MySQL Replication

Vitess requires the use of Row-Based Replication with GTIDs enabled. In addition, Vitess only supports the default binlog_row_image of FULL.

Vitess makes use of MySQL Replication for both high availability and to receive a feed of changes to database tables. This feed is then used in features such as VReplication, and to identify schema changes so that caches can be updated.

Semi-Sync

Vitess strongly recommends the use of Semisynchronous replication for High Availability. Semi-sync has the following characteristics:

  • The master will only accept writes if it has at least one slave connected and sending semi-sync ACK. It will never fall back to asynchronous (not requiring ACKs) because of timeouts while waiting for ACK, nor because of having zero slaves connected (although it will fall back to asynchronous in case of shutdown, abrupt or graceful).

This is important to prevent split brain (or alternate futures) in case of a network partition. If we can verify all slaves have stopped replicating, we know the old master is not accepting writes, even if we are unable to contact the old master itself.

  • Slaves of replica type will send semi-sync ACK. Slaves of rdonly type will not send ACK. This is because rdonly slaves are not eligible to be promoted to master, so we want to avoid the case where a rdonly slave is the single best candidate for election at the time of master failure (though a split brain is possible when all rdonly slaves have transactions that none of replica slaves have).

These behaviors combine to give you the property that, in case of master failure, there is at least one other replica type slave that has every transaction that was ever reported to clients as having completed. You can then (manually, or with an automated tool like Orchestrator) pick the replica that is farthest ahead in GTID position and promote that to be the new master.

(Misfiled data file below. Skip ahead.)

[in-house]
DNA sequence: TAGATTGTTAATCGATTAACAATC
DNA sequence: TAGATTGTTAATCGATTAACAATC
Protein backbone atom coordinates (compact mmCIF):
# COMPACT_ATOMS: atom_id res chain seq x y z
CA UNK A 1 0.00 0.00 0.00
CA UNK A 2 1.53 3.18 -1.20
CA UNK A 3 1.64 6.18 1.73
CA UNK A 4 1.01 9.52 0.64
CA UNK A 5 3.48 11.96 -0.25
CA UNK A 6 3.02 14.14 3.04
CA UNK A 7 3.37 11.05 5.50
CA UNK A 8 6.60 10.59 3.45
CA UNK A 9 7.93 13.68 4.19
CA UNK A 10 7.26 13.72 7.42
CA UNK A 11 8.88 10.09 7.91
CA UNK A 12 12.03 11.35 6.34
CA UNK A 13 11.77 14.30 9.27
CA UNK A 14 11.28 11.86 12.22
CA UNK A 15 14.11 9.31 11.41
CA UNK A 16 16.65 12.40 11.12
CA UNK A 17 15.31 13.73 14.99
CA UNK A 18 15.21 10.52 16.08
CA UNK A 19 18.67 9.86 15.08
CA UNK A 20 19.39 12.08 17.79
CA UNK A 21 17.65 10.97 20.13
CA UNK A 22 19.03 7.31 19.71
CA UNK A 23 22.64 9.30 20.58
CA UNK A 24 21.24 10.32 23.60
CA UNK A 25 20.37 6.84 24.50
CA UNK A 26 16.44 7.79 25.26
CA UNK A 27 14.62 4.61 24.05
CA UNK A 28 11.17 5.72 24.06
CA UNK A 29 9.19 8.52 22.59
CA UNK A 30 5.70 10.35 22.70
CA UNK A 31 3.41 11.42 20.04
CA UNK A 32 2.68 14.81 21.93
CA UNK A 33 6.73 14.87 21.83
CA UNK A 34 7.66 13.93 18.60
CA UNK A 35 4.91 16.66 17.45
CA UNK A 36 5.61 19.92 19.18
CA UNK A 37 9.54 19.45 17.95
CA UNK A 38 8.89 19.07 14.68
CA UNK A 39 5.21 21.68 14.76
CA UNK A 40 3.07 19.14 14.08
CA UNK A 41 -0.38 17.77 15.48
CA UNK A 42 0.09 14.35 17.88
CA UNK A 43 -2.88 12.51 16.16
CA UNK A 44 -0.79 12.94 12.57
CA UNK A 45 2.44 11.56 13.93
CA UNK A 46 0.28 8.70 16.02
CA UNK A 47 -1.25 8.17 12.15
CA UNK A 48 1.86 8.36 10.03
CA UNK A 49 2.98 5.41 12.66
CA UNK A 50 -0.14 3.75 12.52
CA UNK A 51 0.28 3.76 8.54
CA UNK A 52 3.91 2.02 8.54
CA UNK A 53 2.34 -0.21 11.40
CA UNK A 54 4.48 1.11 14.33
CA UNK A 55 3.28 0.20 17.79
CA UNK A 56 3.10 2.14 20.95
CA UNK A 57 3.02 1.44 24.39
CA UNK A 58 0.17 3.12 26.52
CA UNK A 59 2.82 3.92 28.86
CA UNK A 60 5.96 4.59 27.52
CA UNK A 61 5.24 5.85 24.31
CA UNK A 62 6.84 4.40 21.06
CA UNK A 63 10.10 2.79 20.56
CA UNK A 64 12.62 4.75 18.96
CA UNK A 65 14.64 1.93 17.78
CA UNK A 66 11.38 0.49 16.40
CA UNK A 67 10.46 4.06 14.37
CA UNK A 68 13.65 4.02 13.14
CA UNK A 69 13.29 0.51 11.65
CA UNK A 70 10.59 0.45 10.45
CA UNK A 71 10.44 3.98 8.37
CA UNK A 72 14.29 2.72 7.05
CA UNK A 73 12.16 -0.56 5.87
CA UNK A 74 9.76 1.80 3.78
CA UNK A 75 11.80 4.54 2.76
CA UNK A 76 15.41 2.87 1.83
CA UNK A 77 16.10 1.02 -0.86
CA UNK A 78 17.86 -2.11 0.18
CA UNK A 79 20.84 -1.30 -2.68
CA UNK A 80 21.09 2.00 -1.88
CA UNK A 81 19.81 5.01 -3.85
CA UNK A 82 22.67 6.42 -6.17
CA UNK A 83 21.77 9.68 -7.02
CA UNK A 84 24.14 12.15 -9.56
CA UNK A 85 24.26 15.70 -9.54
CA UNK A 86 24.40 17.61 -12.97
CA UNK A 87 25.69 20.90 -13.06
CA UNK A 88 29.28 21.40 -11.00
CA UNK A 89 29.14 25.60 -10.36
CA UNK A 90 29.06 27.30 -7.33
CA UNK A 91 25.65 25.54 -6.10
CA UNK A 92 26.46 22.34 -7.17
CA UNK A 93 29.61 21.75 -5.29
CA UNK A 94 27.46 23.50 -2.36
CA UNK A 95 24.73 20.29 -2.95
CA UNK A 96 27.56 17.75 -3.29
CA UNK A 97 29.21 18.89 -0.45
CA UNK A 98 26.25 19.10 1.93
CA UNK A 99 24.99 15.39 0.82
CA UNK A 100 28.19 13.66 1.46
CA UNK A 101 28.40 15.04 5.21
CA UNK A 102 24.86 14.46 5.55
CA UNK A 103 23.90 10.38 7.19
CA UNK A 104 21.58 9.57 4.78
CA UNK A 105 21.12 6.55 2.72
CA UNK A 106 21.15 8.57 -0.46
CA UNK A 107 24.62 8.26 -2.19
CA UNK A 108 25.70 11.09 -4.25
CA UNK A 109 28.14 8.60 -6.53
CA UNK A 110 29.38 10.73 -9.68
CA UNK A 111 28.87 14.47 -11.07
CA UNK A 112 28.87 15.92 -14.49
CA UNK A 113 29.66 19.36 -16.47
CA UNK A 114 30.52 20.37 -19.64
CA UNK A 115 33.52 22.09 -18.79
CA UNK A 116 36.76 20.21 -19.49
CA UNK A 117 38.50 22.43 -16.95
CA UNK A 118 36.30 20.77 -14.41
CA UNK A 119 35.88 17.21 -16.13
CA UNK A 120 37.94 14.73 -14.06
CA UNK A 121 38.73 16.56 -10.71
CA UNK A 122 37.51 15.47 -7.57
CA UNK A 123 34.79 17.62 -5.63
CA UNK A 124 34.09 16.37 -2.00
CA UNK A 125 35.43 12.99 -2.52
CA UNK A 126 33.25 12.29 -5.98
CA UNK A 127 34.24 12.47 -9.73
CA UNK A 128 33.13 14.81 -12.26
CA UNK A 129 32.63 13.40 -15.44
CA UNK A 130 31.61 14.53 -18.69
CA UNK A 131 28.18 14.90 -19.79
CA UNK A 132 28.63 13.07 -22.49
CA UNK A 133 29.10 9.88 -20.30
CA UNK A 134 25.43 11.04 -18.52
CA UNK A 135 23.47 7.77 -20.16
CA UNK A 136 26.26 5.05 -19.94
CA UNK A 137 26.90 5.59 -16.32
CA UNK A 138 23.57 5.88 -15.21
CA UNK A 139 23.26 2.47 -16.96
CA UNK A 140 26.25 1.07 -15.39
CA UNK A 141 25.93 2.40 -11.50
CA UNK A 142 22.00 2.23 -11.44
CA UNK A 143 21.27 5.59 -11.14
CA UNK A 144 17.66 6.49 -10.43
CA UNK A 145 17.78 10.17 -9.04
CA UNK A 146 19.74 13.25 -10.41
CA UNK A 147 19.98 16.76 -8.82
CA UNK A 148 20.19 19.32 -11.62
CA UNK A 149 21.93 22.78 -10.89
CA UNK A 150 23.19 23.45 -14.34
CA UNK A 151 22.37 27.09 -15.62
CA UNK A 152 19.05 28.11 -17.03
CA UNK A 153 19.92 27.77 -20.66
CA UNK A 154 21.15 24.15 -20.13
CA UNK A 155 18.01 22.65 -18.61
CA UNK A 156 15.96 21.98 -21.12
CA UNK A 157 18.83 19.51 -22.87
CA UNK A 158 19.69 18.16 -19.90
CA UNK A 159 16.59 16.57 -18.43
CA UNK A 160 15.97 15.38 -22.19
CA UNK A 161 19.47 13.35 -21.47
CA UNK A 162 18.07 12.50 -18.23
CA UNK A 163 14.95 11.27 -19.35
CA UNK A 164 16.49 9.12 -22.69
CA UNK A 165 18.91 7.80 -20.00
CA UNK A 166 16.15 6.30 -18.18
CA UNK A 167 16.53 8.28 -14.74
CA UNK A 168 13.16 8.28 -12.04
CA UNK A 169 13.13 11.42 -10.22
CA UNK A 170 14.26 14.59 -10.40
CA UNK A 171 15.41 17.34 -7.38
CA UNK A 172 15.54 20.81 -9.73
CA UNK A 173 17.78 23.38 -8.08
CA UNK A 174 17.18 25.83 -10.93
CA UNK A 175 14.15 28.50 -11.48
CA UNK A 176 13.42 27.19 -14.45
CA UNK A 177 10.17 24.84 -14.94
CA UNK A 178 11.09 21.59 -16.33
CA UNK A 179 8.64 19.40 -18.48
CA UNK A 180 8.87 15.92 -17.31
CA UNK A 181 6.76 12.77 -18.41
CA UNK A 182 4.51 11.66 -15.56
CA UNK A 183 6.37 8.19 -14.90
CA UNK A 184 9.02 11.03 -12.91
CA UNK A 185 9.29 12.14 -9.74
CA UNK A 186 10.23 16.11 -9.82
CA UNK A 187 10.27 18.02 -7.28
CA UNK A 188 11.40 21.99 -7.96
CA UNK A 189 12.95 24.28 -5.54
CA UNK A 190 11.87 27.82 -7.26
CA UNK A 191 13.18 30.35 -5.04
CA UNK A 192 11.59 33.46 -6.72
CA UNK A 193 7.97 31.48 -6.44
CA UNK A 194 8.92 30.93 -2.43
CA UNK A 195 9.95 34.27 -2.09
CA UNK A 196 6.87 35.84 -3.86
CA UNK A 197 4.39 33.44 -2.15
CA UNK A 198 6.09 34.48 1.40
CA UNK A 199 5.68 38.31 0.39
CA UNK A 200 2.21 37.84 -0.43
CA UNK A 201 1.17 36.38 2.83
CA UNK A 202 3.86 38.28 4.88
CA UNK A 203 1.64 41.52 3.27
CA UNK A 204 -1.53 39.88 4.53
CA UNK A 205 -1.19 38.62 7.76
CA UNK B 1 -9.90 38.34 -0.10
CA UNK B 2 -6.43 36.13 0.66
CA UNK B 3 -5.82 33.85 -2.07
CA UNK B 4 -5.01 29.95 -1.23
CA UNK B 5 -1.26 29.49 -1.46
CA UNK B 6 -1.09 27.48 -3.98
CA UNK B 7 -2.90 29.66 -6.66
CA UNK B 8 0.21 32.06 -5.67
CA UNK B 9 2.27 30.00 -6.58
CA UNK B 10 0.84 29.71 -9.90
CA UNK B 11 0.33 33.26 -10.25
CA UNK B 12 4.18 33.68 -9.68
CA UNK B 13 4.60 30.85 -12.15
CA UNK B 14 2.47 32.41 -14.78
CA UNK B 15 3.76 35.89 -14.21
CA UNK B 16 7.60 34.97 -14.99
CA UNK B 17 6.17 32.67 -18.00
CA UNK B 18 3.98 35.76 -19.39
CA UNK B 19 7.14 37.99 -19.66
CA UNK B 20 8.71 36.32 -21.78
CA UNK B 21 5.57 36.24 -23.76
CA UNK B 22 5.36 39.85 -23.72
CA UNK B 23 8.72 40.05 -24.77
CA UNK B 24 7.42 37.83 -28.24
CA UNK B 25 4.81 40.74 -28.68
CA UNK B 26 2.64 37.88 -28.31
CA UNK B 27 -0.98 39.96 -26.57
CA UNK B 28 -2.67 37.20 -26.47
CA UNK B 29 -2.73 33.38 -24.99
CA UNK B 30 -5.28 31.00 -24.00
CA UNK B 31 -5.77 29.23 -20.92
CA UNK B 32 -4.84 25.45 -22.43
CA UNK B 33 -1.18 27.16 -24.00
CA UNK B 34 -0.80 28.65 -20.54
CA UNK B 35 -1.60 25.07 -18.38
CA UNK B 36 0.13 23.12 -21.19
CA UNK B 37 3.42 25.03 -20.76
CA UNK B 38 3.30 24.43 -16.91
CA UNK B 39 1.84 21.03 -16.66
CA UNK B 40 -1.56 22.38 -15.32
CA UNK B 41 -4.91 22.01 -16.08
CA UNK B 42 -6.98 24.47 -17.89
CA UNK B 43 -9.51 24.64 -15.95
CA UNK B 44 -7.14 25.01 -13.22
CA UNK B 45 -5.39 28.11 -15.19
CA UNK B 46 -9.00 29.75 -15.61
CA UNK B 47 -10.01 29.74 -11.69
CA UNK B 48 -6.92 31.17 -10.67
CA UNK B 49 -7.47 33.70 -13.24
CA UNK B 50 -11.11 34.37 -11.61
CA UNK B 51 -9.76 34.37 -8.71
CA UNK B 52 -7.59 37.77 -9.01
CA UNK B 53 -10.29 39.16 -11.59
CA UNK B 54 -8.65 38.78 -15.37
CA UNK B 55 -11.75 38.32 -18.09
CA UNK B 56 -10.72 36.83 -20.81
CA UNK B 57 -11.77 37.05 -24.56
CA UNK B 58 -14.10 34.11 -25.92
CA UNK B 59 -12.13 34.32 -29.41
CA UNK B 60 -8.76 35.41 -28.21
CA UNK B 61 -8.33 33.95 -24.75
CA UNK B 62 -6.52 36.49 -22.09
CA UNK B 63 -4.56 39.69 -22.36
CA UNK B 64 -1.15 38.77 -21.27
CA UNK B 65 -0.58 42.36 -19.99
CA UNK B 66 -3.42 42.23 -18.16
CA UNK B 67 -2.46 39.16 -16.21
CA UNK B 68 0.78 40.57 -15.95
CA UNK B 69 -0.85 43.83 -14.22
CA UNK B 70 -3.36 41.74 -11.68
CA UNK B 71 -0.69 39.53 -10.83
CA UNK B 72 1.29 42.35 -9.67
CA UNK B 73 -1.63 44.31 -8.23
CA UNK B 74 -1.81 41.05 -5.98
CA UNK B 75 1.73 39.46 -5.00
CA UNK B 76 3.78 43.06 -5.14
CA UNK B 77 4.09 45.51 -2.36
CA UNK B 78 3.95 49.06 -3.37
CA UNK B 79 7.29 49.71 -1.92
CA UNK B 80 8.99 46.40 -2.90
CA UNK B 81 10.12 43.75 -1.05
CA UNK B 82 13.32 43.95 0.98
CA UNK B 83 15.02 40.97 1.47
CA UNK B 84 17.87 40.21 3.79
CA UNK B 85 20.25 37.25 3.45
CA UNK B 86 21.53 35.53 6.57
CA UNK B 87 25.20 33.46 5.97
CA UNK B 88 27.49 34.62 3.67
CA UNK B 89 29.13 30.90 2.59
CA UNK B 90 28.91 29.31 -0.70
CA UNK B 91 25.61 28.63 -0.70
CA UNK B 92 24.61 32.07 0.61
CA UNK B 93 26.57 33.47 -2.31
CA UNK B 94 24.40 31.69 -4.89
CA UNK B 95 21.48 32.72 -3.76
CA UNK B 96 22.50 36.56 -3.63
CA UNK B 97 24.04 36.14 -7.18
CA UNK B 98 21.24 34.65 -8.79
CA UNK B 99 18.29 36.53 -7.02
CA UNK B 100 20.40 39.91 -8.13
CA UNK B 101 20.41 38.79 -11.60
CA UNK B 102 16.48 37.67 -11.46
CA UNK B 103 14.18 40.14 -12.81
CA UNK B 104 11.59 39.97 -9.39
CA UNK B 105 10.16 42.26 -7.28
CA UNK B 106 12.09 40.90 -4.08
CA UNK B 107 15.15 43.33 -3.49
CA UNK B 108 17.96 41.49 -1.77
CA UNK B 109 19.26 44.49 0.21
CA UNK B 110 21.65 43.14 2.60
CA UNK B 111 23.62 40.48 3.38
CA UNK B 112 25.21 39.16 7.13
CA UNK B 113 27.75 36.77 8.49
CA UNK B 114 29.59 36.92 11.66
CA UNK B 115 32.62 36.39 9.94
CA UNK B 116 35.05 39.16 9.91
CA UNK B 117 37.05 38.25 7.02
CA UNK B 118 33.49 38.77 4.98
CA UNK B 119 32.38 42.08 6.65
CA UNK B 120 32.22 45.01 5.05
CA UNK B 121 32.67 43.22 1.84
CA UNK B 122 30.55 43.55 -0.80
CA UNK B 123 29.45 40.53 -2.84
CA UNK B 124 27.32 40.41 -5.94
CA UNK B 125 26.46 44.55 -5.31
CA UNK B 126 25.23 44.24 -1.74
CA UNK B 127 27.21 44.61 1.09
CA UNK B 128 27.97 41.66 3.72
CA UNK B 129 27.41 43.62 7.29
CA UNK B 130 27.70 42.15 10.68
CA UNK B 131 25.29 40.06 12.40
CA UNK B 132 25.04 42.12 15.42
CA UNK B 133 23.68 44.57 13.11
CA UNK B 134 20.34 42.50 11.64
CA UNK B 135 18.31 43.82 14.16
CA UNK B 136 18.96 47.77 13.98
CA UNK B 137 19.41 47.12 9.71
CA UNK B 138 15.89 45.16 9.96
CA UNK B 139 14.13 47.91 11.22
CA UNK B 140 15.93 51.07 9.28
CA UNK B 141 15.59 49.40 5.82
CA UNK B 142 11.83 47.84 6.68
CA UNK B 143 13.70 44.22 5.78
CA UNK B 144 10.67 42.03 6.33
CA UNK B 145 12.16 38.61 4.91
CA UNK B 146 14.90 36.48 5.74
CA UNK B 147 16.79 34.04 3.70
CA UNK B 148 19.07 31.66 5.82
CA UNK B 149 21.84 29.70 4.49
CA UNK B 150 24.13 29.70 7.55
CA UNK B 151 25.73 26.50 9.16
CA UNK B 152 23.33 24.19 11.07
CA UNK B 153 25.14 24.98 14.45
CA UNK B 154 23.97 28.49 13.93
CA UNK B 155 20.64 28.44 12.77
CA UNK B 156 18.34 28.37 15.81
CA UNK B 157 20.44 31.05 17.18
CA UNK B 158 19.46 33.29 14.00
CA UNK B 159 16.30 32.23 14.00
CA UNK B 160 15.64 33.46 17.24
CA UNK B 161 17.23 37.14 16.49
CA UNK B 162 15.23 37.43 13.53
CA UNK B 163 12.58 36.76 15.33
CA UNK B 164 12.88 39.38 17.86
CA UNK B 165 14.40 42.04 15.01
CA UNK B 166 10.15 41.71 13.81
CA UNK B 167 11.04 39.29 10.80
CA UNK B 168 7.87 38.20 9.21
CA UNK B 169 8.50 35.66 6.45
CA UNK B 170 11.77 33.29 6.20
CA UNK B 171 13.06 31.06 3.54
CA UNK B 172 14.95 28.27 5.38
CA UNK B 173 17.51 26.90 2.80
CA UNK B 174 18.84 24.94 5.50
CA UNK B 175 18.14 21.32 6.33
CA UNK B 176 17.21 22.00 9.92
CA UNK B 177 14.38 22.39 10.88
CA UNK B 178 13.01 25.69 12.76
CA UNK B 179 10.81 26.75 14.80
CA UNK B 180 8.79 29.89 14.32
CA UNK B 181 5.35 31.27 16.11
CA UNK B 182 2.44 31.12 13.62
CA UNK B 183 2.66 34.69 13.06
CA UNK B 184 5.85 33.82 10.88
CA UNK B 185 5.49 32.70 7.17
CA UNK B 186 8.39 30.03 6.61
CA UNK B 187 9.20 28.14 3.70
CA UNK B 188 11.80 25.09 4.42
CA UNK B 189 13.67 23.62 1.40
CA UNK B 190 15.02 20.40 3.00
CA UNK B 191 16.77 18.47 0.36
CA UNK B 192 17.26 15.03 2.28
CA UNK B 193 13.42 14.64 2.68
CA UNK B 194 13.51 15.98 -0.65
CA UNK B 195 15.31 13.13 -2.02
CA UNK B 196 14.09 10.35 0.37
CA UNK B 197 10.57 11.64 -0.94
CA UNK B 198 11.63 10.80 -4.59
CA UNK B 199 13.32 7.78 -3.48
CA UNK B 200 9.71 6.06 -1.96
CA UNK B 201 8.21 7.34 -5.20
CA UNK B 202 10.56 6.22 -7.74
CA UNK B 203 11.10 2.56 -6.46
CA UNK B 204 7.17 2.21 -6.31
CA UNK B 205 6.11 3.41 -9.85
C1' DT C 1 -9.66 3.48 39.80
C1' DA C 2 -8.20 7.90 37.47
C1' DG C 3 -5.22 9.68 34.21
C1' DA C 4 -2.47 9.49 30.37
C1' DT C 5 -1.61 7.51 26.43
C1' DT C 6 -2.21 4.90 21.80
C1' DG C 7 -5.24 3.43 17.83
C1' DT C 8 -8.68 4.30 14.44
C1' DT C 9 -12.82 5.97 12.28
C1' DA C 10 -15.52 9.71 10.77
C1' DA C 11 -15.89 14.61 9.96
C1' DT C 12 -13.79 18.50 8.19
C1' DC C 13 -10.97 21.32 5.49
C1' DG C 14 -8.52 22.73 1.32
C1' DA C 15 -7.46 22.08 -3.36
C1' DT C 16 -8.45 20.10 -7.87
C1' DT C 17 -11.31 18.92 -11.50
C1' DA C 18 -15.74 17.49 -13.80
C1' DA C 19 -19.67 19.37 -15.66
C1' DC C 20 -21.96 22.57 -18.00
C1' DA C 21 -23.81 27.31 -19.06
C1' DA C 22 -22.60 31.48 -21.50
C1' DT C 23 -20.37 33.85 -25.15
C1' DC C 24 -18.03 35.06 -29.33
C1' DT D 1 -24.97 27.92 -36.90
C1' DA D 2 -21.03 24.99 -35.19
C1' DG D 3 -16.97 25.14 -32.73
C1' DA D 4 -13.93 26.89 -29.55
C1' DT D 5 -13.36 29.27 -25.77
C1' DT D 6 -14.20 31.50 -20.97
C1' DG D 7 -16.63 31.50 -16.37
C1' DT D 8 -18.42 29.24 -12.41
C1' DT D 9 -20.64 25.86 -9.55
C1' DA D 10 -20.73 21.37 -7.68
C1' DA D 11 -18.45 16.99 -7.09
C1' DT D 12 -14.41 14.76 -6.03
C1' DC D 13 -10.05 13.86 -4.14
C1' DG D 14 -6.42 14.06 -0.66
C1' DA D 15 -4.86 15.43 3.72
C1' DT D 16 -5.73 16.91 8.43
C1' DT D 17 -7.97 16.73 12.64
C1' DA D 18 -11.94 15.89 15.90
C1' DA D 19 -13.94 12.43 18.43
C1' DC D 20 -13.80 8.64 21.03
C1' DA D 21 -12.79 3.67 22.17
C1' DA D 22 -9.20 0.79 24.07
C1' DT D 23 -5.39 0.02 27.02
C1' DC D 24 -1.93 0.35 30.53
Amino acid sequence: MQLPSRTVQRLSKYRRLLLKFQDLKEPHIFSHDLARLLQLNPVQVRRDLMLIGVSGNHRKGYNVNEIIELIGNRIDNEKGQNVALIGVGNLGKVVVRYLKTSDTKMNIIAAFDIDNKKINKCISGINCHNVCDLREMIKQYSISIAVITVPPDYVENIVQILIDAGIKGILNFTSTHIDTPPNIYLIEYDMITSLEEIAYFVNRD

Thus, you can survive sudden master failure without losing any transactions that were reported to clients as completed. In MySQL 5.7+, this guarantee is strengthened slightly to preventing loss of any transactions that were ever committed on the original master, eliminating so-called phantom reads.

On the other hand these behaviors also give a requirement that each shard must have at least 2 tablets with type replica (with addition of the master that can be demoted to type replica this gives a minimum of 3 tablets with initial type replica). This will allow for the master to have a semi-sync acker when one of the replica tablets is down for any reason (for a version update, machine reboot, schema swap or anything else).

With regard to replication lag, note that this does not guarantee there is always at least one replica type slave from which queries will always return up-to-date results. Semi-sync guarantees that at least one slave has the transaction in its relay log, but it has not necessarily been applied yet. The only way to guarantee a fully up-to-date read is to send the request to the master.

Database Schema Considerations

  • Row-based replication requires that replicas have the same schema as the master, and corruption will likely occur if the column order does not match. Earlier versions of Vitess which used Statement-Based replication recommended applying schema changes on replicas first, and then swapping their role to master. This method is no longer recommended and a tool such as gh-ost or pt-online-schema-change should be used instead.

  • Using a column of type FLOAT or DOUBLE as part of a Primary Key is not supported. This limitation is because Vitess may try to execute a query for a value (for example 2.2) which MySQL will return zero results, even when the approximate value is present.

  • It is not recommended to change the schema at the same time a resharding operation is being performed. This limitation exists because interpreting RBR events requires accurate knowledge of the table’s schema, and Vitess does not always correctly handle the case that the schema has changed.